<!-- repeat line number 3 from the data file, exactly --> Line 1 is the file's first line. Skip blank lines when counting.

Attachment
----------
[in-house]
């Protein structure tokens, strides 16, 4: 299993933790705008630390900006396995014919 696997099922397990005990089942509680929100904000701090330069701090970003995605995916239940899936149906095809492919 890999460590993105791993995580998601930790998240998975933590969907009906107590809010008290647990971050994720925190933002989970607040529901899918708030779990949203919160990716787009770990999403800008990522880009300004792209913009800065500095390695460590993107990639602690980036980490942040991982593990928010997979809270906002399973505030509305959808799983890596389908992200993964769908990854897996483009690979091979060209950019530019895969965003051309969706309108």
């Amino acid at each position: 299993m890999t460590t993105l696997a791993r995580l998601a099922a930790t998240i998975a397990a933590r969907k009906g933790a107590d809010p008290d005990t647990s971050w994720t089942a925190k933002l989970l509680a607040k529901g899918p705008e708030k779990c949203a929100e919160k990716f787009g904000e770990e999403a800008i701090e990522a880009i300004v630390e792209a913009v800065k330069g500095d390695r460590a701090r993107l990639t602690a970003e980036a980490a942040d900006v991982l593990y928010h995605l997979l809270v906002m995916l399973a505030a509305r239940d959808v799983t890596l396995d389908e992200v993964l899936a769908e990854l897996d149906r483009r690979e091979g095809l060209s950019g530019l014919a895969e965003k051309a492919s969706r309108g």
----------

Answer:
């Amino acid at each position: 299993m890999t460590t993105l696997a791993r995580l998601a099922a930790t998240i998975a397990a933590r969907k009906g933790a107590d809010p008290d005990t647990s971050w994720t089942a925190k933002l989970l509680a607040k529901g899918p705008e708030k779990c949203a929100e919160k990716f787009g904000e770990e999403a800008i701090e990522a880009i300004v630390e792209a913009v800065k330069g500095d390695r460590a701090r993107l990639t602690a970003e980036a980490a942040d900006v991982l593990y928010h995605l997979l809270v906002m995916l399973a505030a509305r239940d959808v799983t890596l396995d389908e992200v993964l899936a769908e990854l897996d149906r483009r690979e091979g095809l060209s950019g530019l014919a895969e965003k051309a492919s969706r309108g």